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Antimicrob Agents Chemother. 2004 Mar;48(3):843-51.

Selection of an antibiotic-hypersusceptible mutant of Pseudomonas aeruginosa: identification of the GlmR transcriptional regulator.

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Department of Genetics and Microbiology, University of Geneva, CH-1211 Geneva 4, Switzerland.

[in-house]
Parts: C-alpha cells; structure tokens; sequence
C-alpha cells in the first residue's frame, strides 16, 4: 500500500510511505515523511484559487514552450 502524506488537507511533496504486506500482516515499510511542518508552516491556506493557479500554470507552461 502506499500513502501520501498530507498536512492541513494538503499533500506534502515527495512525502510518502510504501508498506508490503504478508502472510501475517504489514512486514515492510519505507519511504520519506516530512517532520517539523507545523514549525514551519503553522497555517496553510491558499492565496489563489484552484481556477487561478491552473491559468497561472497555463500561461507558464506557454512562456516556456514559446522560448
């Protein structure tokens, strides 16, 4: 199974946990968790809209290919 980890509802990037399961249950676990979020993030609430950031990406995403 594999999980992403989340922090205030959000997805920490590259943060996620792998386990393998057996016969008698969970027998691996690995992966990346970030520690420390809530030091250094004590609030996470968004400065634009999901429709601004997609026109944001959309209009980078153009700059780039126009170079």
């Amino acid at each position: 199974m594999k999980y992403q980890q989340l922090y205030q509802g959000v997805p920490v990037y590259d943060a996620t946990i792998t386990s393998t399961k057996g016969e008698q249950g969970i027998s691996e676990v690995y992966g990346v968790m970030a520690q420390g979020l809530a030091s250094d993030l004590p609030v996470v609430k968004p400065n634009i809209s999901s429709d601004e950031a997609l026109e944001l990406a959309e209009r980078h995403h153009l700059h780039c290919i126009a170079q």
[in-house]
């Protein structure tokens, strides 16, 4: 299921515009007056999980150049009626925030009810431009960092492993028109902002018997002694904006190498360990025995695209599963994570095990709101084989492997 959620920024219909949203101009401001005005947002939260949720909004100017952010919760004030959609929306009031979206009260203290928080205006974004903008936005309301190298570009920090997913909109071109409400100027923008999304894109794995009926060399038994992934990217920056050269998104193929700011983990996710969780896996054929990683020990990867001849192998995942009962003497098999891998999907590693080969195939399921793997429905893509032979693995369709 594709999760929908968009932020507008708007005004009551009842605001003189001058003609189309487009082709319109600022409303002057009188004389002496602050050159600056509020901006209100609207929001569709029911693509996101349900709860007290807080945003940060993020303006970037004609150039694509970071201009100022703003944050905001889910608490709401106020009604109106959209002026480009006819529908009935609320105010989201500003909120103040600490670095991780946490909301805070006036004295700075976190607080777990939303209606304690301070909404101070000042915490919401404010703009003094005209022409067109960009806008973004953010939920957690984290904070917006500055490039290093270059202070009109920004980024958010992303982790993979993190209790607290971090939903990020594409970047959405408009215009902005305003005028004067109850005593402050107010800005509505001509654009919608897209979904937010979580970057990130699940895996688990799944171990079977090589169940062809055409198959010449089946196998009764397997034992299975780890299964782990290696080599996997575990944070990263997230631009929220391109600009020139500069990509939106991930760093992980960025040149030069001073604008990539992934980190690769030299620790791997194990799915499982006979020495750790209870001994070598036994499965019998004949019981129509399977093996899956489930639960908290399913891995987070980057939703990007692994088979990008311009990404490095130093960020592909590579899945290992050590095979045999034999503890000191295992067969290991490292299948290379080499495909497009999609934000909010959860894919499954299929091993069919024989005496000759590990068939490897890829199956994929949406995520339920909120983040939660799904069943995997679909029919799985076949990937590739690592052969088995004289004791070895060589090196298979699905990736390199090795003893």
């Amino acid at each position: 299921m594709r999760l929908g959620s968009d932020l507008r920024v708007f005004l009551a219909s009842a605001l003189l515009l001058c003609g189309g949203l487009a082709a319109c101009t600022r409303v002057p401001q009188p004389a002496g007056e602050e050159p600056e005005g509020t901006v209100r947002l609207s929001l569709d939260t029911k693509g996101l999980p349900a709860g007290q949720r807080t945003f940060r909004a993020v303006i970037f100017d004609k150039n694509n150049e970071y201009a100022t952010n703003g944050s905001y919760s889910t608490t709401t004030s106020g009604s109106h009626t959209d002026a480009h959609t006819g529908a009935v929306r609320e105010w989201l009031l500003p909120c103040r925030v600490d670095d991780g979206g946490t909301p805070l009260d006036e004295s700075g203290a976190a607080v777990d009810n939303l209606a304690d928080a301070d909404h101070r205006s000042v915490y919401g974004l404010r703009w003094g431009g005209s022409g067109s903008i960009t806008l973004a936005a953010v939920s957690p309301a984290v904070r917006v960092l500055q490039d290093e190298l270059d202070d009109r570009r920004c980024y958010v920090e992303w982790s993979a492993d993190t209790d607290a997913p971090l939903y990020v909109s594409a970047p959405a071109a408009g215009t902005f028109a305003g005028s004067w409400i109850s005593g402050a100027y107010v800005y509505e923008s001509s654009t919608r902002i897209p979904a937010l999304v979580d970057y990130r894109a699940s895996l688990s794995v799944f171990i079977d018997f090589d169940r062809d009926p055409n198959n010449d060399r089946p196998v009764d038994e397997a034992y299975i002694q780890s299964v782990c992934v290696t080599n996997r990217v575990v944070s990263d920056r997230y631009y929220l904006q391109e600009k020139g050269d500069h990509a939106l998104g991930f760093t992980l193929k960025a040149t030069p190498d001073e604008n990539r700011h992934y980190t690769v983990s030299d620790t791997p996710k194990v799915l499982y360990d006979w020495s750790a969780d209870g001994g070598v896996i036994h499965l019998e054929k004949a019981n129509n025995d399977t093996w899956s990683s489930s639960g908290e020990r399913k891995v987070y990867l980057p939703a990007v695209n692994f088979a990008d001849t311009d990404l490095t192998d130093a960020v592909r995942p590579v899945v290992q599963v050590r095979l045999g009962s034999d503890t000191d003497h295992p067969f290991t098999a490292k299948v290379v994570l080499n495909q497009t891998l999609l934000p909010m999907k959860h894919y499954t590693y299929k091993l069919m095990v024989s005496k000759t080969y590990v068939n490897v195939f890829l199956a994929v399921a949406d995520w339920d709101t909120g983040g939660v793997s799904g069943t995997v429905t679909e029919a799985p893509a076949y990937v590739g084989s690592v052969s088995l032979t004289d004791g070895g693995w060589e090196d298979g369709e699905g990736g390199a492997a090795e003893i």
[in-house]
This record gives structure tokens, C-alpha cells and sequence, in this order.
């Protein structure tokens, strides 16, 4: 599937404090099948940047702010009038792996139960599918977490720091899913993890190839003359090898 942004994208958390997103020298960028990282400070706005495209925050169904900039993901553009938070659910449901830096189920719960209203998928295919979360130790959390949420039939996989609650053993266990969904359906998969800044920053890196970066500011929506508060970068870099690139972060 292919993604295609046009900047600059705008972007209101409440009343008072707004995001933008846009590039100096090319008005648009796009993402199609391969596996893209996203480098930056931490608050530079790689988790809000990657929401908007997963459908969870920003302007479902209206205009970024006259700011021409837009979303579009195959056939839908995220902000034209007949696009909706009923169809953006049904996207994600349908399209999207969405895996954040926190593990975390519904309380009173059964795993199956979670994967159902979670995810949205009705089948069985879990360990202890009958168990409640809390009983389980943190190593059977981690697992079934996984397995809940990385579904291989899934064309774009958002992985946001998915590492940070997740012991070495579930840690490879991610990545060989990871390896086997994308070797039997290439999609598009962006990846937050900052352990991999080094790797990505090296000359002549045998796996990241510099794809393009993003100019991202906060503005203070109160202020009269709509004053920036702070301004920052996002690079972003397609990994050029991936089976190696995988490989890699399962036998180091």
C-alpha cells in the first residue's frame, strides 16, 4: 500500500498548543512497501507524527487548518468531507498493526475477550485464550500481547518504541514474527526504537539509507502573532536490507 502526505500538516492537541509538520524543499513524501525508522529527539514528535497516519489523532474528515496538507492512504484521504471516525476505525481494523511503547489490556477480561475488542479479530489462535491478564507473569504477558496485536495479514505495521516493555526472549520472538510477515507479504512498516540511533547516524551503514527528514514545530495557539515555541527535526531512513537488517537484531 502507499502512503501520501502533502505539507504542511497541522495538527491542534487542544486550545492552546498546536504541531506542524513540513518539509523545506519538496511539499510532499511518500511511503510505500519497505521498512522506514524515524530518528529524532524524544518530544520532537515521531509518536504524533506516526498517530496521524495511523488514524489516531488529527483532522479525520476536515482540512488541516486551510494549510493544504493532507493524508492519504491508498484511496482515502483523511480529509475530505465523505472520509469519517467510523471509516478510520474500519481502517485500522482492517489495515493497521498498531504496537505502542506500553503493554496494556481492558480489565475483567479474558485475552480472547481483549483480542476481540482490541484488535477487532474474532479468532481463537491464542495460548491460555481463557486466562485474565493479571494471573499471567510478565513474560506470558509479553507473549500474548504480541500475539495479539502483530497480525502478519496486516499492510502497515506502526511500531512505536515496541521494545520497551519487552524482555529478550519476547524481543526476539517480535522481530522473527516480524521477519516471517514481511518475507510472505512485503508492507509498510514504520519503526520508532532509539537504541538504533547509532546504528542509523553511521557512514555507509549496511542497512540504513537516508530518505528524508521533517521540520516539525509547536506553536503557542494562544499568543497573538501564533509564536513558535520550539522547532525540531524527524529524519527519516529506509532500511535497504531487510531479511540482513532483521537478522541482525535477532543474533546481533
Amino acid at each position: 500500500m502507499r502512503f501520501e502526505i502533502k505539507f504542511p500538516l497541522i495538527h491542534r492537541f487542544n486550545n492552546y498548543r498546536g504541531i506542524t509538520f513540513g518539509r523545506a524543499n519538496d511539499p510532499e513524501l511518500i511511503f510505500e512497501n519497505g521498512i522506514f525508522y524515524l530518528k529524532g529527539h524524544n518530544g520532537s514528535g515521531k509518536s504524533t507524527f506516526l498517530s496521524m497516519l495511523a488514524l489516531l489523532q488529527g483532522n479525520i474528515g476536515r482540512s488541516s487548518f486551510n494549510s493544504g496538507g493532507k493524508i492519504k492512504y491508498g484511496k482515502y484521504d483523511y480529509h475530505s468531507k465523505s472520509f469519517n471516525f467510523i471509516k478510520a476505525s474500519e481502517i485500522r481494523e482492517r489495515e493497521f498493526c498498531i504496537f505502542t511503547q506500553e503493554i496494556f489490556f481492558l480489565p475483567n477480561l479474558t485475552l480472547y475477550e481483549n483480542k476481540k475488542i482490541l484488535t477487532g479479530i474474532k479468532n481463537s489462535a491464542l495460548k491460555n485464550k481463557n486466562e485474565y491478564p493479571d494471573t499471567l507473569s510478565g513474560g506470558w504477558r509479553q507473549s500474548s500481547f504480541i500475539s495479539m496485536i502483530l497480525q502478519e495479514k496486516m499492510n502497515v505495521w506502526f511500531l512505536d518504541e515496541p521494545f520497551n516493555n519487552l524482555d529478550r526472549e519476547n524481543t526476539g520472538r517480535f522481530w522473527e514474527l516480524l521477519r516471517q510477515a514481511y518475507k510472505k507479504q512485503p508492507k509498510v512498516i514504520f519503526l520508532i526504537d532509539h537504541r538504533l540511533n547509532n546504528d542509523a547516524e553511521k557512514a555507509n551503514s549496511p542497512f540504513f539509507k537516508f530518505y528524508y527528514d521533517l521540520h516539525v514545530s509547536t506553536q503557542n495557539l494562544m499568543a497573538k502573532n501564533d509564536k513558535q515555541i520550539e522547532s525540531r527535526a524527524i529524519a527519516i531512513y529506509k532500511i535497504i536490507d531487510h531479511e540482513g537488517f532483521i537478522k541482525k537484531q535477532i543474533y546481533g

Tn501 random mutagenesis was applied to the Pseudomonas aeruginosa wild-type strain PAO1 to select for mutants hypersusceptible to aminoglycoside antimicrobial agents. One such mutant, called 19A, was found to be hypersusceptible to a wide range of antibiotics including aminoglycosides, beta-lactams, fluoroquinolones, colistin, erythromycin, rifampin, and glycopeptides. Light microscopy of the mutant strain revealed abnormal morphology characterized by large, filamentous cells. The drug supersusceptibility of 19A was accompanied by loss of motility, reduced resistance to osmotic and heat shock stress, and impaired growth at low temperatures. The insertion site of the Tn501 transposon in mutant 19A has occurred in an open reading frame (PA5550 according to the PAO1 genome project), whose gene product shows amino acid sequence similarity to the DeoR family of transcriptional repressors. The gene, which we called glmR, is located between the glmS (PA5549) and glmU (PA5552) homologues of E. coli, responsible for the synthesis of UDP-N-acetylglucosamine-1-P, a precursor of both lipopolysaccharide (LPS) and peptidoglycan. We showed that GlmR represses the transcription of the adjacent glmS homologue (PA5549) in P. aeruginosa, possibly affecting the pool of precursors for peptidoglycan and LPS synthesis. To our knowledge GlmR is the first regulator in P. aeruginosa that affects susceptibility to a large variety of antibiotics and is therefore a potential target for novel anti-infective agents.

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